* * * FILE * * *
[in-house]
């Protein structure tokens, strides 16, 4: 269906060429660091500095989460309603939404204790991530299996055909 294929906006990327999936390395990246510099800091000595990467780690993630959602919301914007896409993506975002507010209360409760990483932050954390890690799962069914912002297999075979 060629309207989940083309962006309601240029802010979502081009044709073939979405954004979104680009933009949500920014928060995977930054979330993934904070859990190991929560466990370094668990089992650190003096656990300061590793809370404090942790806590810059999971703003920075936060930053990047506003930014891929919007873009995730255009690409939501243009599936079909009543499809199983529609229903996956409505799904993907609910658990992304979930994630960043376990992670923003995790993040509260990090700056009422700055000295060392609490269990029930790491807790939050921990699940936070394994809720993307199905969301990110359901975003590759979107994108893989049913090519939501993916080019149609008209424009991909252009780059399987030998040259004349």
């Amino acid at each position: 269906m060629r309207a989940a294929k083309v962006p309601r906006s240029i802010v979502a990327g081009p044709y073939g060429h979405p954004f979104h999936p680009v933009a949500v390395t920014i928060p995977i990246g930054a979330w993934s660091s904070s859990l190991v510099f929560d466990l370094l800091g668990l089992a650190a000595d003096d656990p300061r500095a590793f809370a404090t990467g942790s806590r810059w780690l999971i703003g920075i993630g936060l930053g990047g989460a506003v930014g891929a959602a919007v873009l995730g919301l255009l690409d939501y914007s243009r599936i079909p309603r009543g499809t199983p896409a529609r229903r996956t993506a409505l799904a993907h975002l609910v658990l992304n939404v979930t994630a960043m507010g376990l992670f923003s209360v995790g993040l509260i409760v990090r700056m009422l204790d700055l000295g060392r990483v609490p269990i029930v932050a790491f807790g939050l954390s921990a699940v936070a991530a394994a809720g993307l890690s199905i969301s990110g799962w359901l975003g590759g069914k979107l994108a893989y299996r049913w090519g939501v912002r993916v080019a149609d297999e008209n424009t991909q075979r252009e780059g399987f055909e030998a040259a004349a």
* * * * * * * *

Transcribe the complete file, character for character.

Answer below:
[in-house]
């Protein structure tokens, strides 16, 4: 269906060429660091500095989460309603939404204790991530299996055909 294929906006990327999936390395990246510099800091000595990467780690993630959602919301914007896409993506975002507010209360409760990483932050954390890690799962069914912002297999075979 060629309207989940083309962006309601240029802010979502081009044709073939979405954004979104680009933009949500920014928060995977930054979330993934904070859990190991929560466990370094668990089992650190003096656990300061590793809370404090942790806590810059999971703003920075936060930053990047506003930014891929919007873009995730255009690409939501243009599936079909009543499809199983529609229903996956409505799904993907609910658990992304979930994630960043376990992670923003995790993040509260990090700056009422700055000295060392609490269990029930790491807790939050921990699940936070394994809720993307199905969301990110359901975003590759979107994108893989049913090519939501993916080019149609008209424009991909252009780059399987030998040259004349």
């Amino acid at each position: 269906m060629r309207a989940a294929k083309v962006p309601r906006s240029i802010v979502a990327g081009p044709y073939g060429h979405p954004f979104h999936p680009v933009a949500v390395t920014i928060p995977i990246g930054a979330w993934s660091s904070s859990l190991v510099f929560d466990l370094l800091g668990l089992a650190a000595d003096d656990p300061r500095a590793f809370a404090t990467g942790s806590r810059w780690l999971i703003g920075i993630g936060l930053g990047g989460a506003v930014g891929a959602a919007v873009l995730g919301l255009l690409d939501y914007s243009r599936i079909p309603r009543g499809t199983p896409a529609r229903r996956t993506a409505l799904a993907h975002l609910v658990l992304n939404v979930t994630a960043m507010g376990l992670f923003s209360v995790g993040l509260i409760v990090r700056m009422l204790d700055l000295g060392r990483v609490p269990i029930v932050a790491f807790g939050l954390s921990a699940v936070a991530a394994a809720g993307l890690s199905i969301s990110g799962w359901l975003g590759g069914k979107l994108a893989y299996r049913w090519g939501v912002r993916v080019a149609d297999e008209n424009t991909q075979r252009e780059g399987f055909e030998a040259a004349a």